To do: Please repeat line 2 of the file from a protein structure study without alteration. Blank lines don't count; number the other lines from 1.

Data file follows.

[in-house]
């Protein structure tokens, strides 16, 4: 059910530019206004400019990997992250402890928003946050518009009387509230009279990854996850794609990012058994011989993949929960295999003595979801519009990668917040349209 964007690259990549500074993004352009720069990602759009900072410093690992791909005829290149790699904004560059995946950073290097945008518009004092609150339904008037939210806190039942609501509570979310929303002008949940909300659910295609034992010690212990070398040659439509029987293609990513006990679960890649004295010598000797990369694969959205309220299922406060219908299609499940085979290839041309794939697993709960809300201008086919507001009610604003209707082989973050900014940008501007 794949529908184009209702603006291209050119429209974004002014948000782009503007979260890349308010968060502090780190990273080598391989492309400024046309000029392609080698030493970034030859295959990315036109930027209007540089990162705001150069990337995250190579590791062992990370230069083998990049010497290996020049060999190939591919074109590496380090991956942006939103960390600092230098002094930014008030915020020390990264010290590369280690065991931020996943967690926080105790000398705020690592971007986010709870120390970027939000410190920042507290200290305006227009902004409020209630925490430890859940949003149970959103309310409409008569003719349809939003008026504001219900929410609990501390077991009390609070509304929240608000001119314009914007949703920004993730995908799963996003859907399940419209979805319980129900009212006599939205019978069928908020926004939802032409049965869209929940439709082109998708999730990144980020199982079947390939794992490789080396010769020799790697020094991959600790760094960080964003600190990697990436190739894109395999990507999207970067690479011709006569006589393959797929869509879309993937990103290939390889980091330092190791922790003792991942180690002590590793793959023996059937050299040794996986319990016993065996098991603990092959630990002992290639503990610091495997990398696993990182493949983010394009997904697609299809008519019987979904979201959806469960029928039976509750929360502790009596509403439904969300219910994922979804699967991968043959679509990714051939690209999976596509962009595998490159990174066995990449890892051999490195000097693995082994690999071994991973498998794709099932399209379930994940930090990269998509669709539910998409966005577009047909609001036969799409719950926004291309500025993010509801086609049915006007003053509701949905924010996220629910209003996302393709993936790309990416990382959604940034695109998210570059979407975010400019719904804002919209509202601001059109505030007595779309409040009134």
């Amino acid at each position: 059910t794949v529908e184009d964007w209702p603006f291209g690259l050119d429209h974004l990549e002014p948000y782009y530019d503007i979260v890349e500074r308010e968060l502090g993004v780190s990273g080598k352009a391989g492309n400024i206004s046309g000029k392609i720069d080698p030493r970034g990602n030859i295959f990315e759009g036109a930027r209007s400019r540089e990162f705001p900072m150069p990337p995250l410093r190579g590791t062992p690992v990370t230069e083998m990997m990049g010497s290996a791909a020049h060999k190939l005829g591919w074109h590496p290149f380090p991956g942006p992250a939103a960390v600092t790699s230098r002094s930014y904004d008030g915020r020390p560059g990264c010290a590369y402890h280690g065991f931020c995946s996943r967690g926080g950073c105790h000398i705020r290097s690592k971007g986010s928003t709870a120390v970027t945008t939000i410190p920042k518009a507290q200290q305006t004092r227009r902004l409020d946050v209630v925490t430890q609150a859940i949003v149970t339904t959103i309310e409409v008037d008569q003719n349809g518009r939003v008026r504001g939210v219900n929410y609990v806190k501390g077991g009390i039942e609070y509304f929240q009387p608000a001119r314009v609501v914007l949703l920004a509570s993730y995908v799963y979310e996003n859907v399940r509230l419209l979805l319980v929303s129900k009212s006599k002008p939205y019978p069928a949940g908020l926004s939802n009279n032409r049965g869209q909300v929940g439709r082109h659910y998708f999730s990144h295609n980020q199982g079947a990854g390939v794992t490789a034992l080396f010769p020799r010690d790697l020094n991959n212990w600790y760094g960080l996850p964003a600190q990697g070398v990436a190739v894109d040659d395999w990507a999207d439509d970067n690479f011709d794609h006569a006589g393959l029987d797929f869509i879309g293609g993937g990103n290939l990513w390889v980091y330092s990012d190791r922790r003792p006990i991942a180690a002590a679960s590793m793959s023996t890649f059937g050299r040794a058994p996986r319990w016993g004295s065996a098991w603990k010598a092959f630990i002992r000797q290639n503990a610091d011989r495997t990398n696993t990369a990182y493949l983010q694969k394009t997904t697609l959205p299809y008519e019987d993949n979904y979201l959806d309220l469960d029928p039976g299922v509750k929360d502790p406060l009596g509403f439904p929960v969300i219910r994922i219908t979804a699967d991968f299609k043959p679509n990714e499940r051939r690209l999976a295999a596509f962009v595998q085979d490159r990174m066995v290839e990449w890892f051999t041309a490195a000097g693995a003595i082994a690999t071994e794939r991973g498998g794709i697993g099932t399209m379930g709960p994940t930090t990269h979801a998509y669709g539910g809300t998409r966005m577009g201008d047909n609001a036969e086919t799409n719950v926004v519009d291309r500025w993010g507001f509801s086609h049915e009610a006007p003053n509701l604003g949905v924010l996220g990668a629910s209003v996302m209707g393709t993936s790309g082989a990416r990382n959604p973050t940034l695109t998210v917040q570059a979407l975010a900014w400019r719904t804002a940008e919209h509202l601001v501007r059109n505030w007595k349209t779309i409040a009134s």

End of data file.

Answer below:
């Protein structure tokens, strides 16, 4: 059910530019206004400019990997992250402890928003946050518009009387509230009279990854996850794609990012058994011989993949929960295999003595979801519009990668917040349209 964007690259990549500074993004352009720069990602759009900072410093690992791909005829290149790699904004560059995946950073290097945008518009004092609150339904008037939210806190039942609501509570979310929303002008949940909300659910295609034992010690212990070398040659439509029987293609990513006990679960890649004295010598000797990369694969959205309220299922406060219908299609499940085979290839041309794939697993709960809300201008086919507001009610604003209707082989973050900014940008501007 794949529908184009209702603006291209050119429209974004002014948000782009503007979260890349308010968060502090780190990273080598391989492309400024046309000029392609080698030493970034030859295959990315036109930027209007540089990162705001150069990337995250190579590791062992990370230069083998990049010497290996020049060999190939591919074109590496380090991956942006939103960390600092230098002094930014008030915020020390990264010290590369280690065991931020996943967690926080105790000398705020690592971007986010709870120390970027939000410190920042507290200290305006227009902004409020209630925490430890859940949003149970959103309310409409008569003719349809939003008026504001219900929410609990501390077991009390609070509304929240608000001119314009914007949703920004993730995908799963996003859907399940419209979805319980129900009212006599939205019978069928908020926004939802032409049965869209929940439709082109998708999730990144980020199982079947390939794992490789080396010769020799790697020094991959600790760094960080964003600190990697990436190739894109395999990507999207970067690479011709006569006589393959797929869509879309993937990103290939390889980091330092190791922790003792991942180690002590590793793959023996059937050299040794996986319990016993065996098991603990092959630990002992290639503990610091495997990398696993990182493949983010394009997904697609299809008519019987979904979201959806469960029928039976509750929360502790009596509403439904969300219910994922979804699967991968043959679509990714051939690209999976596509962009595998490159990174066995990449890892051999490195000097693995082994690999071994991973498998794709099932399209379930994940930090990269998509669709539910998409966005577009047909609001036969799409719950926004291309500025993010509801086609049915006007003053509701949905924010996220629910209003996302393709993936790309990416990382959604940034695109998210570059979407975010400019719904804002919209509202601001059109505030007595779309409040009134």